That thou visitest him - That thou shouldst regard him or treat him with so much honor. Why is he the object of so much interest to the Divine Mind?

6. But—It is not to angels the Gospel kingdom is subject, BUT …

one … testified—the usual way of quoting Scripture to readers familiar with it. Ps 8:5-7 praises Jehovah for exalting MAN, so as to subject all the works of God on earth to him: this dignity having been lost by the first Adam, is realized only in Christ the Son of man, the Representative Man and Head of our redeemed race. Thus Paul proves that it is to MAN, not to angels, that God has subjected the "world to come." In Heb 2:6-8, MAN is spoken of in general ("him … him … his); then at Heb 2:9, first Jesus is introduced as fulfilling, as man, all the conditions of the prophecy, and passing through death Himself; and so consequently bringing us men, His "brethren," to "glory and honor."

What, &c.—How insignificant in himself, yet how exalted by God's grace! (Compare Ps 144:3). The Hebrew, "Enosh" and "Ben-Adam," express "man" and "Son of man" in his weakness: "Son of man" is here used of any and every child of man: unlike, seemingly, the lord of creation, such as he was originally (Ge 1:1-2:25), and such as he is designed to be (Ps 8:1-9), and such as he actually is by title and shall hereafter more fully be in the person of, and in union with, Jesus, pre-eminently the Son of man (Heb 2:9).

art mindful—as of one absent.

visitest—lookest after him, as one present.

But one in a certain place testified: the Spirit proves affirmatively out of one of the prophets, that with these Hebrews it might have the more weight and authority, by an elliptical speech, that this world to come was subject to the great gospel Minister: But to Jesus he put in subjection the world to come, as one testifieth. This one was the king and prophet David, a Lord and Son to whom was this Jesus; the title of the 8th Psalm {Psalm 8:1-9} ascribes it to him: he is not particularly named, because these Hebrews well knew it, yet he diemarturato, thoroughly testified, or most expressly, giving a full confirmation of what is asserted, that Jesus is the Lord of the world to come: and this certain place was a well known place, and very ready with those, even Psalm 8:1-9.

Saying; making it known by word and writing there beyond any contradiction.

What is man? the subject of David’s admiration is not the first Adam, nor any mere man, but the gospel Prophet, God-man, a most eminent One, the Messiah of these Hebrews, the man Christ Jesus, 1 Timothy 2:5; and to him only are the privileges vouchsafed agreeable, and by him only enjoyed. For Adam had now lost his dominion when this Psalm was penned, and was never so honoured as to have all things under his feet, even principalities and powers, which Christ had, Hebrews 2:8 Ephesians 1:20-22; and Christ interprets it of himself, Matthew 21:16. The expostulation is resolvable: Man is nothing in himself, that such royalty should be assigned to him.

That thou art mindful of him; that God should respect him, should remember and design such a worm as man for so great preferment, as union to the Deity and universal dominion.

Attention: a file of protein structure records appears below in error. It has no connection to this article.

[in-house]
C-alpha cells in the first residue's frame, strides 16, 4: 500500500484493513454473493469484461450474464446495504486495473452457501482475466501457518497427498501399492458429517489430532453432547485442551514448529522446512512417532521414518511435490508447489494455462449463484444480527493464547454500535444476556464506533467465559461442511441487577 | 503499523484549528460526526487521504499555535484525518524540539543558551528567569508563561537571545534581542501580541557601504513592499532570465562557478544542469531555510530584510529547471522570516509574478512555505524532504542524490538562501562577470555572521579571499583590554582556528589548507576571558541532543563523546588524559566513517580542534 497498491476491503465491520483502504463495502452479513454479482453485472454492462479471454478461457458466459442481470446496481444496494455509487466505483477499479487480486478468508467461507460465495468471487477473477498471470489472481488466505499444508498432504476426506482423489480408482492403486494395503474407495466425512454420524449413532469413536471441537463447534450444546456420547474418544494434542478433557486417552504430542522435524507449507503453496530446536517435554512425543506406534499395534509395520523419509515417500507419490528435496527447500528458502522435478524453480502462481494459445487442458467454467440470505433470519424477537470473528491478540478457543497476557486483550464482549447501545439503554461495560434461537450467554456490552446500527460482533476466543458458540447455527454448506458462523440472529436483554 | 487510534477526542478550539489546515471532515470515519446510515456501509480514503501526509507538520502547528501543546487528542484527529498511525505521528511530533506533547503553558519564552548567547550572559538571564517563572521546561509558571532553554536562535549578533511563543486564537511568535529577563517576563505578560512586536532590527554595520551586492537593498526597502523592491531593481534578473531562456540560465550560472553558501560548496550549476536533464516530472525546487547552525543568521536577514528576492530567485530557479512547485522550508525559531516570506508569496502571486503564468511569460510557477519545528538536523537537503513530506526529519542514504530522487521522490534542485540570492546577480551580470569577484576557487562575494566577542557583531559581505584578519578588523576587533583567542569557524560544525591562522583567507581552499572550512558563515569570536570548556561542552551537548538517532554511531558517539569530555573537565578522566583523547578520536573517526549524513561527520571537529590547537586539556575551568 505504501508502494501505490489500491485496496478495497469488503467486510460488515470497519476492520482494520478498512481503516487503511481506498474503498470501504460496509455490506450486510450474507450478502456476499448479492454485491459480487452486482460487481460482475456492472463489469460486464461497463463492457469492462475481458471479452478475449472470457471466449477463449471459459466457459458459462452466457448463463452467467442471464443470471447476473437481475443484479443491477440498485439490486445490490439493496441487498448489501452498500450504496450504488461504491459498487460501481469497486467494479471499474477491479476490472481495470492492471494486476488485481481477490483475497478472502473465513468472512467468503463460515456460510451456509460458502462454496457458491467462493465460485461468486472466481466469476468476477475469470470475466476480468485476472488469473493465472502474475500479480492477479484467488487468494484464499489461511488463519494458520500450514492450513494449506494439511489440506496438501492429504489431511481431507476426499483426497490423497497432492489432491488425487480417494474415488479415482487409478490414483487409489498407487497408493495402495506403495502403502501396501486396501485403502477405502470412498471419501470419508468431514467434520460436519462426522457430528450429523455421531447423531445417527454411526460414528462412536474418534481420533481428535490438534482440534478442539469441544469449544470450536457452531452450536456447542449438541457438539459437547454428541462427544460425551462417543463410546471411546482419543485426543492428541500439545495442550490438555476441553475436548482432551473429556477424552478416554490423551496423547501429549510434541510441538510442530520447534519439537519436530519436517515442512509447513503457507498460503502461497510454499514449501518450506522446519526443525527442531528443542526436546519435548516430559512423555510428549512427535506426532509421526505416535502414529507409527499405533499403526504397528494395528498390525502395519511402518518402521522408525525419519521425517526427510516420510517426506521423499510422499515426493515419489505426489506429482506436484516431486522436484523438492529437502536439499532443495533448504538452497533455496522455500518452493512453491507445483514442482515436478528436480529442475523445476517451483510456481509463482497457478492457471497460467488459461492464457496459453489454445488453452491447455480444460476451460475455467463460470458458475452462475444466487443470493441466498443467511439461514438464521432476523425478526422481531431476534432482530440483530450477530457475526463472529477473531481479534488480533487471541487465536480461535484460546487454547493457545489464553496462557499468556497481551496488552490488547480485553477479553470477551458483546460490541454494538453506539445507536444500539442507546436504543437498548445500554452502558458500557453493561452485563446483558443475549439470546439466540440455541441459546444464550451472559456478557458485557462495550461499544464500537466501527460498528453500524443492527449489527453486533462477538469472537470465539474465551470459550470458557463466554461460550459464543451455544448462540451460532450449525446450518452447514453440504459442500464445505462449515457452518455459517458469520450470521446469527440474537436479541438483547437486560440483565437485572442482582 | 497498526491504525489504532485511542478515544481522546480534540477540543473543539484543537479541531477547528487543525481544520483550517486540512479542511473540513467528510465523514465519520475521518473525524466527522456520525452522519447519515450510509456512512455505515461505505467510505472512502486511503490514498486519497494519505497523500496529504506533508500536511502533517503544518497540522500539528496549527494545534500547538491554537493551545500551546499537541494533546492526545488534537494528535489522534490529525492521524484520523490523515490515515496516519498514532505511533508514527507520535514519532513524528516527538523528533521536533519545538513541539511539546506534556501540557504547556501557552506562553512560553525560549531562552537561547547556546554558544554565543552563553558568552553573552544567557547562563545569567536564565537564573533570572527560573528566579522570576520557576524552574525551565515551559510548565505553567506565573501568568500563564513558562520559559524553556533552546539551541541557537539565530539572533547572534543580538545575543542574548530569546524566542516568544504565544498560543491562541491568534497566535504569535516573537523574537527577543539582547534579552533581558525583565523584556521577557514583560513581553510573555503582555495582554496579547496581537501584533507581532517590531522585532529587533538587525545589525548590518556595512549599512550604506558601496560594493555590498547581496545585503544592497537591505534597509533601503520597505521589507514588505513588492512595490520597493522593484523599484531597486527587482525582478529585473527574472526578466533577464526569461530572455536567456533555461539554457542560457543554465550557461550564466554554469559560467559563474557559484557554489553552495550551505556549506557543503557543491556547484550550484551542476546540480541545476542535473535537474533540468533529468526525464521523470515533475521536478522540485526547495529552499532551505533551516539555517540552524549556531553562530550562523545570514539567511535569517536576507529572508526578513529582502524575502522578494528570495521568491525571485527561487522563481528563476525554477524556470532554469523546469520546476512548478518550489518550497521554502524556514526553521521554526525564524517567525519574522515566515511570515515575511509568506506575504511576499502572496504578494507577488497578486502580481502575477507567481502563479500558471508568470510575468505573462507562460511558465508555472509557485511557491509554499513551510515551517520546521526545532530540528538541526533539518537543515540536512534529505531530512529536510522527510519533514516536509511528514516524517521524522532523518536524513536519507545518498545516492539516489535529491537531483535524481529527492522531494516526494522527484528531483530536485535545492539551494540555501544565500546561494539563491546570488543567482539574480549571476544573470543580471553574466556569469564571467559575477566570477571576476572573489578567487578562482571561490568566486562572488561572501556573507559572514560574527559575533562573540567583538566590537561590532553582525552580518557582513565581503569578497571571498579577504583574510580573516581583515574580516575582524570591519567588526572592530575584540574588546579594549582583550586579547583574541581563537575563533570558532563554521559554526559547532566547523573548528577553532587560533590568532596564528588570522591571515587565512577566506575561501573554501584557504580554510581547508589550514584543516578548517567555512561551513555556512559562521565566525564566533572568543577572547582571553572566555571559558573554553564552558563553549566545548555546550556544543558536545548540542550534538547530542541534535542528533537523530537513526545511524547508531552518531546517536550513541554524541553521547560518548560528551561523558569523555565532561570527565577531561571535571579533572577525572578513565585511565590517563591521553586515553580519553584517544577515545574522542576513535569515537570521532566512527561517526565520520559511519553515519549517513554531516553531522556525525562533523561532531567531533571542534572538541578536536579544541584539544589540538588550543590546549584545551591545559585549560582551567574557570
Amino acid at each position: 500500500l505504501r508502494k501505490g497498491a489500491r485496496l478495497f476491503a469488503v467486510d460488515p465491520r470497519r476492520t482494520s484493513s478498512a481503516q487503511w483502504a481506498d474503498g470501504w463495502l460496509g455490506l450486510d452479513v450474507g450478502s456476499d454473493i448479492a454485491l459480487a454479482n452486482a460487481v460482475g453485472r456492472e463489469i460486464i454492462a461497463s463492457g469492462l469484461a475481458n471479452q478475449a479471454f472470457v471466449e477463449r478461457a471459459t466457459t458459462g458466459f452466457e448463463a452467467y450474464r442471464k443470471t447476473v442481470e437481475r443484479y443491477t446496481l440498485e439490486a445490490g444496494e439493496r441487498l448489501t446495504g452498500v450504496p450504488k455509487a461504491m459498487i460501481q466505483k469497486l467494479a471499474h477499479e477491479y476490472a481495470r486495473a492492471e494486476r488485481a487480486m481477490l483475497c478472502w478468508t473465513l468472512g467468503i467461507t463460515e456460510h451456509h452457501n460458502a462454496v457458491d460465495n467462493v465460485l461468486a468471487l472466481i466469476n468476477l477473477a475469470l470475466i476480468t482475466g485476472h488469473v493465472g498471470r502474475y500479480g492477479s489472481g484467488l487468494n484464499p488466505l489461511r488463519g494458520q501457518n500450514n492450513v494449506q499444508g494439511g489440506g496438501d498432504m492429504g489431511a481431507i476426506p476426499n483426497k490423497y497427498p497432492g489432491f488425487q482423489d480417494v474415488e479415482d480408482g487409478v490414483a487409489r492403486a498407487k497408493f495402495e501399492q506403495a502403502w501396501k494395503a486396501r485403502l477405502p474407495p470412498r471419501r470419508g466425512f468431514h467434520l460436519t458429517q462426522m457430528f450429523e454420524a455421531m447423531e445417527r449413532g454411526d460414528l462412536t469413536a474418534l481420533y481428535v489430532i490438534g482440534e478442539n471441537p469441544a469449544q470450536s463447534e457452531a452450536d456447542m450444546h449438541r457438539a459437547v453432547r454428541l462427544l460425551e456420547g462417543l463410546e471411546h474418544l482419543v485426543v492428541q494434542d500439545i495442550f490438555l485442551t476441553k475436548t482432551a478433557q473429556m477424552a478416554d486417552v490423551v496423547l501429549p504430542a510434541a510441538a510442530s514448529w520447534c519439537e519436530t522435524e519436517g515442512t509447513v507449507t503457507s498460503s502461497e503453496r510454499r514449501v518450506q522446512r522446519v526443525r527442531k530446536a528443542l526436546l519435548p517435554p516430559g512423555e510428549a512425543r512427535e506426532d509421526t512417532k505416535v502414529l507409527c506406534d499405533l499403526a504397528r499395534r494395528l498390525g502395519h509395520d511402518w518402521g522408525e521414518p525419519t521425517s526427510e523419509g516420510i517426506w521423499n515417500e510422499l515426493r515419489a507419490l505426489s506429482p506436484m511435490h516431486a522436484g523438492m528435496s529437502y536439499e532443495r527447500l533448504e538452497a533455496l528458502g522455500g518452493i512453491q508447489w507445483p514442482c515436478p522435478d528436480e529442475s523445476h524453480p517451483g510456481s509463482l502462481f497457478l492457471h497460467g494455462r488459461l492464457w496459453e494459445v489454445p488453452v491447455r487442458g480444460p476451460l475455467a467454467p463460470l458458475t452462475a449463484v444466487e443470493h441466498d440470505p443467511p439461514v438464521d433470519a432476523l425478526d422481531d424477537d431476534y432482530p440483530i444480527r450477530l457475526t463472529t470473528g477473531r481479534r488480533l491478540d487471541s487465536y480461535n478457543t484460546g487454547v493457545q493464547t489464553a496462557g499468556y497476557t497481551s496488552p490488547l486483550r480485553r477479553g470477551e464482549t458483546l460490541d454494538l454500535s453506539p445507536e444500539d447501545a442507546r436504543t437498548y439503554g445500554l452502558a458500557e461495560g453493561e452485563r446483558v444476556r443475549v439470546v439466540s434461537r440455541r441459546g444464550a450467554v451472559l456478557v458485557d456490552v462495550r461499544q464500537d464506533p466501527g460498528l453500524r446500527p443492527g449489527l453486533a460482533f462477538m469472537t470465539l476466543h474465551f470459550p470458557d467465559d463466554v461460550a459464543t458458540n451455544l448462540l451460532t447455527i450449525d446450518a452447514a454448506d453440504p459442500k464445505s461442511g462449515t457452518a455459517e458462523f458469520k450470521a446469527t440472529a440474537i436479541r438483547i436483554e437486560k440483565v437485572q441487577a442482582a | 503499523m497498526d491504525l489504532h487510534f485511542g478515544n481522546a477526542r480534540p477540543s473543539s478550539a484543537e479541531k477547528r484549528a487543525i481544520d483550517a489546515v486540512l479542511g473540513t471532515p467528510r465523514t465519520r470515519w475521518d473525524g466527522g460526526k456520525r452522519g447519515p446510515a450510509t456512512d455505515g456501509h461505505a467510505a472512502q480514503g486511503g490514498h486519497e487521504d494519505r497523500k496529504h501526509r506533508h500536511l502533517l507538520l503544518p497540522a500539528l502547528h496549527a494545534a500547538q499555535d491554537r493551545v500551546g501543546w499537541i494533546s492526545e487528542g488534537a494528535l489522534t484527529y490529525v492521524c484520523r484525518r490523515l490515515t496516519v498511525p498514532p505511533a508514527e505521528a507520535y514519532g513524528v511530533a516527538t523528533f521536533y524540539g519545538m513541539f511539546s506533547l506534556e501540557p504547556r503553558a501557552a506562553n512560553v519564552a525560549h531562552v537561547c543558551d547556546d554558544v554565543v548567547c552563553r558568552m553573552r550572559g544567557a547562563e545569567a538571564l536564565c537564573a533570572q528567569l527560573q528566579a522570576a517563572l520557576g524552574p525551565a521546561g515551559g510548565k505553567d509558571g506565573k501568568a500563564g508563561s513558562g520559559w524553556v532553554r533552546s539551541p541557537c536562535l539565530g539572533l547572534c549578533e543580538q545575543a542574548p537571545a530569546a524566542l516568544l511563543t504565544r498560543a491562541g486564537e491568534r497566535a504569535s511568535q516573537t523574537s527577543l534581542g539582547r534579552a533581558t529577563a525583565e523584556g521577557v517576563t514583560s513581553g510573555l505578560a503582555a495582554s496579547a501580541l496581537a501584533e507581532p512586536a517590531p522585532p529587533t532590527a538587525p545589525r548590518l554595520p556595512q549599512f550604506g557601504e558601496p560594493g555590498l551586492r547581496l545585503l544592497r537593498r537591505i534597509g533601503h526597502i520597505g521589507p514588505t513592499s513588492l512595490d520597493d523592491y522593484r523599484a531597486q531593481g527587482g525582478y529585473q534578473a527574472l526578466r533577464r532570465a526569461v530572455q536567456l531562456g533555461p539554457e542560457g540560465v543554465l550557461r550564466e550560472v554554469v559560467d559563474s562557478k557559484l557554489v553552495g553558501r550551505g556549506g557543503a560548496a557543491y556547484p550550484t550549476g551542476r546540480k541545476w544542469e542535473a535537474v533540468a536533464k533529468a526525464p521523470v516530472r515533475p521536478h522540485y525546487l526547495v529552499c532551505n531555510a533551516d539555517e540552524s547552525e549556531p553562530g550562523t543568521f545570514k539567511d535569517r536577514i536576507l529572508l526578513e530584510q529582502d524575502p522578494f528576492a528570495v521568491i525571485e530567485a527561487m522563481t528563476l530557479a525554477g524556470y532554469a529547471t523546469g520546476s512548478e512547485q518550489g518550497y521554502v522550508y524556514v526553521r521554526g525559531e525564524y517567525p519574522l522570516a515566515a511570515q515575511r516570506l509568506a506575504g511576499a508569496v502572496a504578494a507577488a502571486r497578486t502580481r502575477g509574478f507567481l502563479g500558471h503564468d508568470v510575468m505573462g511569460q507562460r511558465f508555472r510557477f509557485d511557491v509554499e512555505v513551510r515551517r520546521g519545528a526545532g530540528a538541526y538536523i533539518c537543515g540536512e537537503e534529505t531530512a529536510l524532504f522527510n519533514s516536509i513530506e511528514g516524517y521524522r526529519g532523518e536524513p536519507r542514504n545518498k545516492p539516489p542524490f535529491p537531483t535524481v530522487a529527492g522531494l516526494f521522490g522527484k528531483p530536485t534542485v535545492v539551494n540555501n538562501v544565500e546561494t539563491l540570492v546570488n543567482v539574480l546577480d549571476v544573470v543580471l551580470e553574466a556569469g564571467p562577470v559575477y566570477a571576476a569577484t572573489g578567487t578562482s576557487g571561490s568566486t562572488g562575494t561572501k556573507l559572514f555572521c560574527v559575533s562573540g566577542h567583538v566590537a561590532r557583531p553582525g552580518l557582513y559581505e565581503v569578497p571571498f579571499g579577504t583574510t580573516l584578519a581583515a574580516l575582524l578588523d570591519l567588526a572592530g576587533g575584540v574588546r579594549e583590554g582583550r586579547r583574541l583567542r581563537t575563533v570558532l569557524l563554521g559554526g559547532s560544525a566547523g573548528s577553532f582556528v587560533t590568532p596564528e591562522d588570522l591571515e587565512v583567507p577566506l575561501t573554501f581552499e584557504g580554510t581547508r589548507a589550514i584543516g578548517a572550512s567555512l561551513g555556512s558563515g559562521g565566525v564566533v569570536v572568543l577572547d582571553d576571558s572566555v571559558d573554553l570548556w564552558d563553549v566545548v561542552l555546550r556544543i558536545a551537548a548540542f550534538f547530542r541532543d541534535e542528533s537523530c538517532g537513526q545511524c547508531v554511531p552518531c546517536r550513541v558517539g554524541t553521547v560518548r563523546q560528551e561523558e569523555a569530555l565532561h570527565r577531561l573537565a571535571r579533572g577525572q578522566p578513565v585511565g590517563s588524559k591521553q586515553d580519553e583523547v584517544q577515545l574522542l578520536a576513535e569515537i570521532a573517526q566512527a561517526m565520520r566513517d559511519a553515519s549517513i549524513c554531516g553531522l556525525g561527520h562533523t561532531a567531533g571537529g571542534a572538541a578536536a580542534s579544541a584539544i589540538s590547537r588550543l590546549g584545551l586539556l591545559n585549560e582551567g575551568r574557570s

Or the Son of man: this is the peculiar title of the Second Adam. Adam was a man, but not the son of man, but of God by creation, Luke 3:38; but the Spirit testifieth this of Christ, Daniel 7:13; Lord of the sabbath, Luke 6:5; God-man, John 3:13 5:27.

That thou visitest him; episkepth, to be peculiarly inspected; and with a special care concerned for him, so industriously and with so great a providence to afford him suitable succour. The form of it is an expostulation with admiration: it is an amazement at the discovery of so stupendous love to man. How emptied he himself for sinners! This work of Christ is the greatest wonder and astonishment to angels. But one in a certain place testified,.... That is, David, for he is the penman of the psalm, out of which the following words are taken; and though his name is not mentioned by the apostle, nor the particular place, or the psalm pointed at, as in Acts 13:33 yet this was not through ignorance of either, nor out of disrespect to the penman; but because the apostle is writing to Jews, who were conversant with the Scriptures, and knew full well who said the words, and where they were: and it is usual with the Jews to cite passages in this manner; and the form by which the passage is introduced, by the word testified, is quite agreeable to their way of citing Scripture, of which there is another instance in Hebrews 7:17 and I think that this form is only used in this epistle to the Hebrews, with which they were acquainted: it is common with them to say, , "the law testified" (e), as it is said in such or such a place; and here the apostle produces a passage, as a witness and testimony of the truth of what he had said, that the Gospel dispensation is not put in subjection to angels, but to the Messiah: the passage stands in Psalm 8:4 which psalm belongs to the times of the Messiah, as appears from the non-application of it to others; and from the application of a passage in it to the children in his time, Matthew 21:16 by Christ himself, and of the passage here by the apostle; nor in any other time was the name of the Lord excellent in all the earth, with which the psalm begins and concludes: